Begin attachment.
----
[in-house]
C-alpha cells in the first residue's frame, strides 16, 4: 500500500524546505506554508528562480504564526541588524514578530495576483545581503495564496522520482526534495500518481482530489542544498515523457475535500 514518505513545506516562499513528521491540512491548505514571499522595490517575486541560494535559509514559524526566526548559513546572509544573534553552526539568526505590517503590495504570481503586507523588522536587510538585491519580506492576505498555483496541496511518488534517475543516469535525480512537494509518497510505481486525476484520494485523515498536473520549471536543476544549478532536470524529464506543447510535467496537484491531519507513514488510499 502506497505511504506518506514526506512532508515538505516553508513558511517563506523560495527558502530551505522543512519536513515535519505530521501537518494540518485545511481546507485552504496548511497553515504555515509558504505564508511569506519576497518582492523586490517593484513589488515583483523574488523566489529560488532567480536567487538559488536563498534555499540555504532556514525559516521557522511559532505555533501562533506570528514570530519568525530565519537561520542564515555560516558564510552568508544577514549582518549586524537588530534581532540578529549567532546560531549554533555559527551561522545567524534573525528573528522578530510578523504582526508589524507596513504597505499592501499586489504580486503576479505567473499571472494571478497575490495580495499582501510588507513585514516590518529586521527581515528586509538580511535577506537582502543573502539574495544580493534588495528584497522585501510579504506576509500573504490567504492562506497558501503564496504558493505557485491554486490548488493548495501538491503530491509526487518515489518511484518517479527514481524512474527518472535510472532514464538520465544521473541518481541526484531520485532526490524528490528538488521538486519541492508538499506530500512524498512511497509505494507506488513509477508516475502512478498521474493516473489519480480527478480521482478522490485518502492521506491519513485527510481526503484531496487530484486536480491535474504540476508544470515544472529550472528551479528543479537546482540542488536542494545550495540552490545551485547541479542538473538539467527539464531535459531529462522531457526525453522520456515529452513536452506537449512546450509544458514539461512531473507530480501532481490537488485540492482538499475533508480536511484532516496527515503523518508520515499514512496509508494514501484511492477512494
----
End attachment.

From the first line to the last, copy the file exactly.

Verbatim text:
[in-house]
C-alpha cells in the first residue's frame, strides 16, 4: 500500500524546505506554508528562480504564526541588524514578530495576483545581503495564496522520482526534495500518481482530489542544498515523457475535500 514518505513545506516562499513528521491540512491548505514571499522595490517575486541560494535559509514559524526566526548559513546572509544573534553552526539568526505590517503590495504570481503586507523588522536587510538585491519580506492576505498555483496541496511518488534517475543516469535525480512537494509518497510505481486525476484520494485523515498536473520549471536543476544549478532536470524529464506543447510535467496537484491531519507513514488510499 502506497505511504506518506514526506512532508515538505516553508513558511517563506523560495527558502530551505522543512519536513515535519505530521501537518494540518485545511481546507485552504496548511497553515504555515509558504505564508511569506519576497518582492523586490517593484513589488515583483523574488523566489529560488532567480536567487538559488536563498534555499540555504532556514525559516521557522511559532505555533501562533506570528514570530519568525530565519537561520542564515555560516558564510552568508544577514549582518549586524537588530534581532540578529549567532546560531549554533555559527551561522545567524534573525528573528522578530510578523504582526508589524507596513504597505499592501499586489504580486503576479505567473499571472494571478497575490495580495499582501510588507513585514516590518529586521527581515528586509538580511535577506537582502543573502539574495544580493534588495528584497522585501510579504506576509500573504490567504492562506497558501503564496504558493505557485491554486490548488493548495501538491503530491509526487518515489518511484518517479527514481524512474527518472535510472532514464538520465544521473541518481541526484531520485532526490524528490528538488521538486519541492508538499506530500512524498512511497509505494507506488513509477508516475502512478498521474493516473489519480480527478480521482478522490485518502492521506491519513485527510481526503484531496487530484486536480491535474504540476508544470515544472529550472528551479528543479537546482540542488536542494545550495540552490545551485547541479542538473538539467527539464531535459531529462522531457526525453522520456515529452513536452506537449512546450509544458514539461512531473507530480501532481490537488485540492482538499475533508480536511484532516496527515503523518508520515499514512496509508494514501484511492477512494